Israel accused of possible war crime over killing of West Bank boy

Israel accused of possible war crime over killing of West Bank boy
Israel accused of possible war crime over killing of West Bank boy

We show you our most important and recent visitors news details Israel accused of possible war crime over killing of West Bank boy in the following article

Hind Al Soulia - Riyadh - JERUSALEM — In the early afternoon of 29 November last year, several Palestinian boys descended on to their street in the occupied West Bank, where they often played together.

Minutes later, two of them lay dead from gunshots fired by Israeli soldiers -- Basil, 15, and eight-year-old Adam.

As part of an investigation into the conduct of Israel's security forces in the West Bank, which has been under military occupation for more than half a century, the BBC has pieced together what happened on the day the two boys were killed.

Mobile phone and CCTV footage, information about the movements of Israel's military, witness testimony and detailed investigation of the scene, including taking measurements, combine to reveal evidence suggesting serious human rights violations.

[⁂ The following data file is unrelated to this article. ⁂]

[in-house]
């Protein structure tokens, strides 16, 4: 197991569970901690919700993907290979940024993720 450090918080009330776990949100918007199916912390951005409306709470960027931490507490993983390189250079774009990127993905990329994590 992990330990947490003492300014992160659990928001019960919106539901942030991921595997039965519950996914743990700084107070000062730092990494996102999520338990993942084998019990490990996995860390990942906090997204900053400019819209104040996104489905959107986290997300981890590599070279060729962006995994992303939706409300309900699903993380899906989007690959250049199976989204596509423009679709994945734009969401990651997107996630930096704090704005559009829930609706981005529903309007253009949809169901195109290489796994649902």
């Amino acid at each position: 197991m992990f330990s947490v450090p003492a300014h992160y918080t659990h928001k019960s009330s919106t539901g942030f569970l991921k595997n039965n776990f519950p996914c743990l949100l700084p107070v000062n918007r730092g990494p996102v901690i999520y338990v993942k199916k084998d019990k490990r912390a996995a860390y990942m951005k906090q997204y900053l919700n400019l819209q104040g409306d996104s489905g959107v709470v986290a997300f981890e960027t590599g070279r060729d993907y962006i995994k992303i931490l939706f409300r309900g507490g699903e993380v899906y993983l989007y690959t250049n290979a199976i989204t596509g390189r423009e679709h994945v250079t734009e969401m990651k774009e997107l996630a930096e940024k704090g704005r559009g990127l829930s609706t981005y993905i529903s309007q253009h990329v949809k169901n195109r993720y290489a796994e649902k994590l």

The evidence we found has prompted Ben Saul, UN special rapporteur on human rights and counter-terrorism, to say the death of Adam appears to be a "war crime".

Another legal expert, Dr Lawrence Hill-Cawthorne, described the use of lethal force as “indiscriminate”.

The Israel Defense Forces (IDF) said the circumstances of the deaths were “under review” but said “live fire is used only in order to remove immediate threats or for arrest purposes, following arrest protocols after exhausting other options”.

With violence having surged in the West Bank in the months since Hamas's attack on Israel from Gaza on 7 October, the BBC has also found evidence of Palestinian homes being vandalized with graffiti, Palestinian civilians threatened with weapons and told to leave the territory for neighboring Jordan, and the possible mutilation of the body of a Palestinian gunman.

Video footage from 29 November shows Basil standing next to a hardware store, its shutters firmly locked down. When Israel's military arrives, shops close quickly in Jenin, a city in the West Bank - Palestinian territory which, unlike Gaza, is not run by Hamas.